Whooper Swans – Dunrally, River Barrow
Last October saw the return to the Barrow of our Icelandic friends once more for their annual winter holiday. Just north of the Dunrally Viking Long-port site on the river Barrow, several thousand Whoopers were witnessed arriving daily in their easily recognisable V shaped wedge. Both day and night, the distinctive high pitch whooping that sounds somewhat like an out of tune wind instrument could be heard from far off. Grazing on the grassy marshy banks of the Barrow, these visitors are a spectacular sight to witness each year. A special word of both praise and thanks must go to Ronan Kane and John Lynch of Athy, who rescued several swans this season after numerous strikes of the high voltage electricity wires that straddle the Barrow. Well done lads. Also a word of thanks to KWWSPCA for taking on the more serious cases and injuries. St Patrick’s day for me always marks the departure date for these magnificent birds which will be taking to the skies shortly for their non-stop 13,000km journey home to their breeding grounds. On a boat trip up river during the week, you could see them getting ready and stretching the wing for the long flight ahead. While they may have their bags almost packed, they’ll not be flying with Ryanair. These will have to make the long haul themselves. With population numbers declining each year, we hope that they make it back safely and look forward to welcoming them to the Barrow again next year.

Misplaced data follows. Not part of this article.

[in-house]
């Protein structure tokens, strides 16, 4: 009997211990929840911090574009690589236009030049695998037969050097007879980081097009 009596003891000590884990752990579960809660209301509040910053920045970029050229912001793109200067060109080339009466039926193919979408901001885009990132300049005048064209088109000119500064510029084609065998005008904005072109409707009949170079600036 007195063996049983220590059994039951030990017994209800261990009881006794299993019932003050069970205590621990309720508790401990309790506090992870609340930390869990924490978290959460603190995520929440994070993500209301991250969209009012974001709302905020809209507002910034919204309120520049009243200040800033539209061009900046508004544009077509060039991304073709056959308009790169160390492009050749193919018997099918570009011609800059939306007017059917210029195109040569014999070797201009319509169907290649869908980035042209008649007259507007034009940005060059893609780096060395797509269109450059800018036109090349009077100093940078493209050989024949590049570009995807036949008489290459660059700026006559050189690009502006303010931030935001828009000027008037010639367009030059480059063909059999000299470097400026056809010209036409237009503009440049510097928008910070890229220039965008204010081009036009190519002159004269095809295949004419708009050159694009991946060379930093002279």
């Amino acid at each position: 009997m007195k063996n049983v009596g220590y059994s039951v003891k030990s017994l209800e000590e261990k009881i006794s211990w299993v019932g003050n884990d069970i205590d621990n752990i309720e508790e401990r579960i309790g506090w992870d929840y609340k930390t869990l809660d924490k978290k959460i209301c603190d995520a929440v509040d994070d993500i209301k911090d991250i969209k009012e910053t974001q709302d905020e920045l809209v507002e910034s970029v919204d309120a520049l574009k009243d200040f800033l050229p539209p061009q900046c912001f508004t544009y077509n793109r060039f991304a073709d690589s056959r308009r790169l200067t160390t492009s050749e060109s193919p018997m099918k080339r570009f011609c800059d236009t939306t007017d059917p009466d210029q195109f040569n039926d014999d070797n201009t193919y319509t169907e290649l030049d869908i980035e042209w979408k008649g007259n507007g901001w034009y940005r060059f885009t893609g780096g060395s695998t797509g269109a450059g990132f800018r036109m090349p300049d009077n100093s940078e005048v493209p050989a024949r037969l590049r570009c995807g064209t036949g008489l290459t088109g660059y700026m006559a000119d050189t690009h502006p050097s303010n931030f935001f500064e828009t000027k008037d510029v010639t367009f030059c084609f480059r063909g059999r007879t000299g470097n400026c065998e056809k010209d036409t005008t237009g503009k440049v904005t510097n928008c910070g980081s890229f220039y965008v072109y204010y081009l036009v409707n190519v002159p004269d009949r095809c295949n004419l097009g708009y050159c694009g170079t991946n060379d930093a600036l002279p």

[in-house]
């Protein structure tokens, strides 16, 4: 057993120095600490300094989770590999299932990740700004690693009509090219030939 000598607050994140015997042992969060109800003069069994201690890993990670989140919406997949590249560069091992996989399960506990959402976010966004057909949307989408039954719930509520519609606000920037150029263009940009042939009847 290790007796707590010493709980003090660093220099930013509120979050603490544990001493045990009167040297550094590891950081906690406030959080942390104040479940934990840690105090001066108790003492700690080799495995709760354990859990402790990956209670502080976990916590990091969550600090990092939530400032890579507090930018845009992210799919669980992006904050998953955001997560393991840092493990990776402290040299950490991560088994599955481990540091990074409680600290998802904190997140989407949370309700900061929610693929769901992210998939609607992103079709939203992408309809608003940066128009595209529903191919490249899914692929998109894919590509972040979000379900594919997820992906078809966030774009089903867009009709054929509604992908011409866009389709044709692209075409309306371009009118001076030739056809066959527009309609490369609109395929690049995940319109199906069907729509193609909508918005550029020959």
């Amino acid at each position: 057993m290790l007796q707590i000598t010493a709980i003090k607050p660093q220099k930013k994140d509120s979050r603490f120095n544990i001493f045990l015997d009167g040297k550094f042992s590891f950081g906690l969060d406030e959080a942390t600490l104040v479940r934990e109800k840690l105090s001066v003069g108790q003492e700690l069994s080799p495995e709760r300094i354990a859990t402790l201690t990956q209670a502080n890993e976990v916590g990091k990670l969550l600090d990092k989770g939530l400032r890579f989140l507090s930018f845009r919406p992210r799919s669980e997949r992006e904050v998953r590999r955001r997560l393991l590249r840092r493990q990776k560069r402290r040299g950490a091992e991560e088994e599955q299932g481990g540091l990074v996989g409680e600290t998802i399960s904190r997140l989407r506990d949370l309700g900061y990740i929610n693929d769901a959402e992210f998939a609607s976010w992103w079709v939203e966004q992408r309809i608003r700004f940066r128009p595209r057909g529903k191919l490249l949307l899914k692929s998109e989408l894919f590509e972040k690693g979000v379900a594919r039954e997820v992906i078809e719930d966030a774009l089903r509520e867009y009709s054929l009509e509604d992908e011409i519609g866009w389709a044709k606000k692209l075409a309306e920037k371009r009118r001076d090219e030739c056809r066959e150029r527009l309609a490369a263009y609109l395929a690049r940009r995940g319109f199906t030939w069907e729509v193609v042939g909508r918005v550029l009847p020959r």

Whooper Swans – Athy to Dunrally Boat Trip
Below are only two of the pictures (It was a dull day unfortunately) from the recent boat trip we took up the river Barrow from Athy to Dunrally so as to photograph them.